Sleep Apnea Connected to Military Service
After a nearly 10 year battle to relate his sleep apnea to his service, the VA has finally granted service connection to one Veteran. The Veteran was on Active Duty from 1990 until 1997, although he developed the tell-tale signs of a sleep apnea disability while in service, he was not formally diagnosed until 2010. The VA denied his claims multiple times, despite the Veteran’s submission of buddy statements and other evidence indicating sleep apnea while in service.
How the Law Office of Andrew P. Gross Helped Secure a Successful Outcome
The Law Office of Andrew P. Gross, LLC got involved in early 2021, and quickly discovered that the VA failed to conduct an analysis of all theories of service connection reasonably raised by the record. Qualified sleep medicine specialists know that sleep apnea can be caused by many things, such as physiological changes to the airways, weight gain, and even as the side effect to certain medications. There is even recent evidence that PTSD can cause sleep apnea.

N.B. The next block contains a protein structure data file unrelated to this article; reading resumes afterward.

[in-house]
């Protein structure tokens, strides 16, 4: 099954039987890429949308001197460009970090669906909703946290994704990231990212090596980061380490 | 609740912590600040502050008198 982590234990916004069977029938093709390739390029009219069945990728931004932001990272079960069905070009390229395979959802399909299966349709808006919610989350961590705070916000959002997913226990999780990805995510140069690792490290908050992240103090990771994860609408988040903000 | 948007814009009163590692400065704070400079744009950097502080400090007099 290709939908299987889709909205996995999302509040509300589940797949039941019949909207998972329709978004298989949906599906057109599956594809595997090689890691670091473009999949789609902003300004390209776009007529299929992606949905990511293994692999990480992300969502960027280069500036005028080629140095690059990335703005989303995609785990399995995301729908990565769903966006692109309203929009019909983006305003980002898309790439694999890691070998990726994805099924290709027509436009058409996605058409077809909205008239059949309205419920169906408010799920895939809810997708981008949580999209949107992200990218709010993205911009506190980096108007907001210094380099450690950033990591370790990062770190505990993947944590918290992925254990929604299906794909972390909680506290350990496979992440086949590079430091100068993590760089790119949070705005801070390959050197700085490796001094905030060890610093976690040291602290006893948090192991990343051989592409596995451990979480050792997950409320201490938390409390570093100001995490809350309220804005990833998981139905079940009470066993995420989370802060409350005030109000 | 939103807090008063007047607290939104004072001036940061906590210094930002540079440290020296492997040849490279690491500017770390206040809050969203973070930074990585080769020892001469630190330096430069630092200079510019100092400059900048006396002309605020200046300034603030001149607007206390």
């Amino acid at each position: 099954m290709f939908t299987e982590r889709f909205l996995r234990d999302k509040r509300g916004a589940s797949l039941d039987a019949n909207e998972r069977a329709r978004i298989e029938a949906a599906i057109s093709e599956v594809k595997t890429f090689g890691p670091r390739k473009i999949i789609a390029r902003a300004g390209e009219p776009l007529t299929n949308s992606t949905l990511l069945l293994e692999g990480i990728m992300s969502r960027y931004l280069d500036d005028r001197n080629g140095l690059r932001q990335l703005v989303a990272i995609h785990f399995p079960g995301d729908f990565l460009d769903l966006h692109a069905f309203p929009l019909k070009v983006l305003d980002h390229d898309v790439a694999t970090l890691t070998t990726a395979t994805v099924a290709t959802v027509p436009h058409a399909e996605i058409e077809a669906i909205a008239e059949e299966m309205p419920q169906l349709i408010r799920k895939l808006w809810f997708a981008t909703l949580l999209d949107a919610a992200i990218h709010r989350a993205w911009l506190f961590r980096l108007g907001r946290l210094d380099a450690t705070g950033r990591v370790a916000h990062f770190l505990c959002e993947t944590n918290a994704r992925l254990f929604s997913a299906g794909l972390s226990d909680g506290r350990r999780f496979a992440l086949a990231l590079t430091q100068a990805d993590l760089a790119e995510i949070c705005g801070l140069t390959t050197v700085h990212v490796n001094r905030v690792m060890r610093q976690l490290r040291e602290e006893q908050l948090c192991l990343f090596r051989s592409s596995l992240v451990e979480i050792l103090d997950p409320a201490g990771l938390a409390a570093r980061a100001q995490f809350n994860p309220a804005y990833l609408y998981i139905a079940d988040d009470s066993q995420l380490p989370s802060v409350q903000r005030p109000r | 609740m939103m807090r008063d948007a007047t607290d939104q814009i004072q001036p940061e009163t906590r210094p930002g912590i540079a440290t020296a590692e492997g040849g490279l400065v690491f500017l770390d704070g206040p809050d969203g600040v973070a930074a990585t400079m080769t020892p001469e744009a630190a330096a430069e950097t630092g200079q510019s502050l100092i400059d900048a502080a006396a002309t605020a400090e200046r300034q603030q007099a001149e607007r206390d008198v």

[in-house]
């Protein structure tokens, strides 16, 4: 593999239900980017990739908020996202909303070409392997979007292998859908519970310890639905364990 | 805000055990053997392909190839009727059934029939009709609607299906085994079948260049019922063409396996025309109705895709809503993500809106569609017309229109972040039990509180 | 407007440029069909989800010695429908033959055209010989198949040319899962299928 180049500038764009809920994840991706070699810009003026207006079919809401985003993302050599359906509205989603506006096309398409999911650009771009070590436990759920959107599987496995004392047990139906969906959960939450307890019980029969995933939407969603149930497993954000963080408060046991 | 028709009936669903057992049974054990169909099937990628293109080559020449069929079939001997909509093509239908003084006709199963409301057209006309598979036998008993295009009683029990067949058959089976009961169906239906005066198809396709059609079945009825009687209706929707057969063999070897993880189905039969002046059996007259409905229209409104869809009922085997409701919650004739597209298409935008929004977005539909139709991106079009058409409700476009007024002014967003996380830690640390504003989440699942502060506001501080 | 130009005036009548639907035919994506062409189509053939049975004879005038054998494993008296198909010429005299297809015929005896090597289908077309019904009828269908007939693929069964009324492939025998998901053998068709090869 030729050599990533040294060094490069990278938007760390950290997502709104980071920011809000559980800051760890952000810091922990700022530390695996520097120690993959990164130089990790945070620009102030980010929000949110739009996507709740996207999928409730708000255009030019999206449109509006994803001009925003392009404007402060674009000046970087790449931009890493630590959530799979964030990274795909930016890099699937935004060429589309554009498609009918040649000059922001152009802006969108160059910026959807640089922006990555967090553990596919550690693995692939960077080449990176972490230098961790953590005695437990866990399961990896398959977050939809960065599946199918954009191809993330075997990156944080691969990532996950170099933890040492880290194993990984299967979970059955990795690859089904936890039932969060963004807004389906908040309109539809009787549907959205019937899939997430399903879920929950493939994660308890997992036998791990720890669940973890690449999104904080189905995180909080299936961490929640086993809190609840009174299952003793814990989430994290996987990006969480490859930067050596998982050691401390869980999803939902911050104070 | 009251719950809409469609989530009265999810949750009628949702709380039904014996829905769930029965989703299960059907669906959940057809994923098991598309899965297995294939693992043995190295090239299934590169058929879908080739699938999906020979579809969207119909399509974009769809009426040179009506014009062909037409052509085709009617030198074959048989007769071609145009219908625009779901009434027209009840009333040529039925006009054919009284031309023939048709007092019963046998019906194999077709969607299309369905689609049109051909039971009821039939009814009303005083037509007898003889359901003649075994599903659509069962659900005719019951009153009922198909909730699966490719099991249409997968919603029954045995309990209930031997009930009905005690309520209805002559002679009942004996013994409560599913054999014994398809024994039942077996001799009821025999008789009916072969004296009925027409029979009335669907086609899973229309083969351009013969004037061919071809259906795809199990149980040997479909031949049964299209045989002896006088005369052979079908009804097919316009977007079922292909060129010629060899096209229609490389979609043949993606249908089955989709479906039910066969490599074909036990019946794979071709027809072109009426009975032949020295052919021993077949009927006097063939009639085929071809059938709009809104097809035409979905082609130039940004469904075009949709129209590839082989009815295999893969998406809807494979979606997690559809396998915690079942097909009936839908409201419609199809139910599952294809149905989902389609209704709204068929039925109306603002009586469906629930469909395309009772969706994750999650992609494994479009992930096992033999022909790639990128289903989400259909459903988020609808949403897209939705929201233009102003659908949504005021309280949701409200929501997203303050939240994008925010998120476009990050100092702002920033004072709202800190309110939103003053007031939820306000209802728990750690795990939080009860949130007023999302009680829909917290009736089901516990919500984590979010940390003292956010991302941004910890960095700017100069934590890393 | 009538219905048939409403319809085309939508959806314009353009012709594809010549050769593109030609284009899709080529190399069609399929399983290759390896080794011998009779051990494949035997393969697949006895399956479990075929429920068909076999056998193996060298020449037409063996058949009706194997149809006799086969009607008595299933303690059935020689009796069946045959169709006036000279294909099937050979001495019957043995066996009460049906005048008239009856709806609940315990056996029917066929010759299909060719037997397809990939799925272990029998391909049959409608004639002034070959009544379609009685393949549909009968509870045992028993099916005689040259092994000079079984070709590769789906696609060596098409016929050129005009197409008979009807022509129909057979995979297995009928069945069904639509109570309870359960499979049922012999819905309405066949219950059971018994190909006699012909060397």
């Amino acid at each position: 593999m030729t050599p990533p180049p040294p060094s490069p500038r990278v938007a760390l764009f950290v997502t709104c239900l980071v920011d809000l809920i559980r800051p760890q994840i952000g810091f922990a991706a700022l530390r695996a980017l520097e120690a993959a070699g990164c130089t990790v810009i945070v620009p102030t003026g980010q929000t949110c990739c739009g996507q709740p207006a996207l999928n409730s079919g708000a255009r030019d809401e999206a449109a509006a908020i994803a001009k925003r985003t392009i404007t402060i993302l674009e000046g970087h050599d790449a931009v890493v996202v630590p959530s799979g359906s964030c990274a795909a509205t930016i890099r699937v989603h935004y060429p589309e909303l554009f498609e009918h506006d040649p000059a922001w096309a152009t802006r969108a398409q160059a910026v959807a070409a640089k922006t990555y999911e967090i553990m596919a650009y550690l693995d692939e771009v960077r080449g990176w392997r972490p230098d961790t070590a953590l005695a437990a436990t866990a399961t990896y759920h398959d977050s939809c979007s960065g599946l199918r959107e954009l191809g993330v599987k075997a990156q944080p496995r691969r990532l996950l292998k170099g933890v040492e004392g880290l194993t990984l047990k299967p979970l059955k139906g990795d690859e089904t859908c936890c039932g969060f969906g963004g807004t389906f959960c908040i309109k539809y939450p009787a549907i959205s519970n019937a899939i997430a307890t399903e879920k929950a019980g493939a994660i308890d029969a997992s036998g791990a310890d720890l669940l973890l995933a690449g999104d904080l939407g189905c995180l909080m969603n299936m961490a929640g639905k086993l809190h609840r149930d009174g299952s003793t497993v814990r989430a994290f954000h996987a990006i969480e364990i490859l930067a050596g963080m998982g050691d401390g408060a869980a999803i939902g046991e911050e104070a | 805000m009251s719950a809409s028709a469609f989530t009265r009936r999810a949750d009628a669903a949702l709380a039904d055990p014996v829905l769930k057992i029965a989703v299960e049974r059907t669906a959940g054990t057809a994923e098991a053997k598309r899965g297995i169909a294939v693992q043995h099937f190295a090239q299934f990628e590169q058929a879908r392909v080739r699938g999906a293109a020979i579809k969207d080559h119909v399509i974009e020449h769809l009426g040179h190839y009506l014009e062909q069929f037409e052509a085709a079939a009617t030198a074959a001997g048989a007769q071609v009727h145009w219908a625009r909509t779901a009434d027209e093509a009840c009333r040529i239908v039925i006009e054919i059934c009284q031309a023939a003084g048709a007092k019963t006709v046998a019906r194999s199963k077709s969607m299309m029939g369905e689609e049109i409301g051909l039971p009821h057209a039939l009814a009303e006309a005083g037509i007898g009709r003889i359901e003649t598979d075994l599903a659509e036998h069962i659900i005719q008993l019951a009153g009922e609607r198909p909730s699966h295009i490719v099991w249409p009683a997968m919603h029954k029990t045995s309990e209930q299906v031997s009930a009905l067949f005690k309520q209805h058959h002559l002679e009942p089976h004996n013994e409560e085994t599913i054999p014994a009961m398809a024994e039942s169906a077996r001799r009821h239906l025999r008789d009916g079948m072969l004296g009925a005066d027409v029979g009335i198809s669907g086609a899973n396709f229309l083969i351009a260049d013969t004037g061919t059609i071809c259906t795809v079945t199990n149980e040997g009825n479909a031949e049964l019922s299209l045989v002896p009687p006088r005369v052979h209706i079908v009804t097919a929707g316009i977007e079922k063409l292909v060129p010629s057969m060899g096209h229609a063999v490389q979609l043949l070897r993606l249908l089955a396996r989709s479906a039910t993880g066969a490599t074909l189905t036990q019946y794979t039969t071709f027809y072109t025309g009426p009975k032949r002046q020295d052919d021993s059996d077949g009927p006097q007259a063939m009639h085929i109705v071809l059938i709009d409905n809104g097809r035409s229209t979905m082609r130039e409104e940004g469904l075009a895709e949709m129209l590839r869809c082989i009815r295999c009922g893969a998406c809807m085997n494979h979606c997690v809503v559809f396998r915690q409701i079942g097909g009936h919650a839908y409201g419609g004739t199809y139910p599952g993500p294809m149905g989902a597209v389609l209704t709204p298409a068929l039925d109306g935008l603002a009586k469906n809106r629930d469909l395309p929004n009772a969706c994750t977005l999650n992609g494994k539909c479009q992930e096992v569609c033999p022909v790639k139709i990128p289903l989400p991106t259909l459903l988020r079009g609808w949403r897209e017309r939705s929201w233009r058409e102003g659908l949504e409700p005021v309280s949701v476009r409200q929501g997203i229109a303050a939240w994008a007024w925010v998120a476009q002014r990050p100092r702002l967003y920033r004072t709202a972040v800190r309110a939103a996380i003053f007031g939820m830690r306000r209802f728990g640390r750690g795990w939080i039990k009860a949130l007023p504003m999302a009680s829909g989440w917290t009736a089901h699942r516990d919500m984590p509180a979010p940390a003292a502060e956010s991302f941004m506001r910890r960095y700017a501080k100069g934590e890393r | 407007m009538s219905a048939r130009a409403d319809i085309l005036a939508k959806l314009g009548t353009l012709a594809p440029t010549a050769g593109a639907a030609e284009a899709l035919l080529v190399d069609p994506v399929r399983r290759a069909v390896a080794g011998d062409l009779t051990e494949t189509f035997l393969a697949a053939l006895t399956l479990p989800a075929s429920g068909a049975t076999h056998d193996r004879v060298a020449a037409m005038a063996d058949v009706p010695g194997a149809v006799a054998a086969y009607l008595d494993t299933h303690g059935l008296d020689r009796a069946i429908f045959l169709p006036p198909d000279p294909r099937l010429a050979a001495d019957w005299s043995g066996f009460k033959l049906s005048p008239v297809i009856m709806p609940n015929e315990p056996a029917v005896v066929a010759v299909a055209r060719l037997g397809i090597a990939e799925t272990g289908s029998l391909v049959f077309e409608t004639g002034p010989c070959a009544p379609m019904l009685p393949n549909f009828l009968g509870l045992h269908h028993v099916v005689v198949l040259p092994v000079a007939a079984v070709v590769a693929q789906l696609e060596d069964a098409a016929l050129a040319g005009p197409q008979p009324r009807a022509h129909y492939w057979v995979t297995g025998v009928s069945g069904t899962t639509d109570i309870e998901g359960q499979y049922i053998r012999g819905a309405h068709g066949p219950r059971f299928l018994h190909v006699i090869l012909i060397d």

In the present case, a request for Higher Level Review seemed appropriate because the client had a recent rating decision. Andy Gross recommended that he file a request for Higher Level Review, and after having a phone call with the Decision Review Officer, the VA agreed that it had failed to analyze service connection under more than one theory. The VA ordered a broader claim and pension exam, and the examiner concluded that the sleep apnea was “as likely as it was not” related to another in-service condition discovered in the records, thereby entitling the Veteran to service connection on a secondary basis.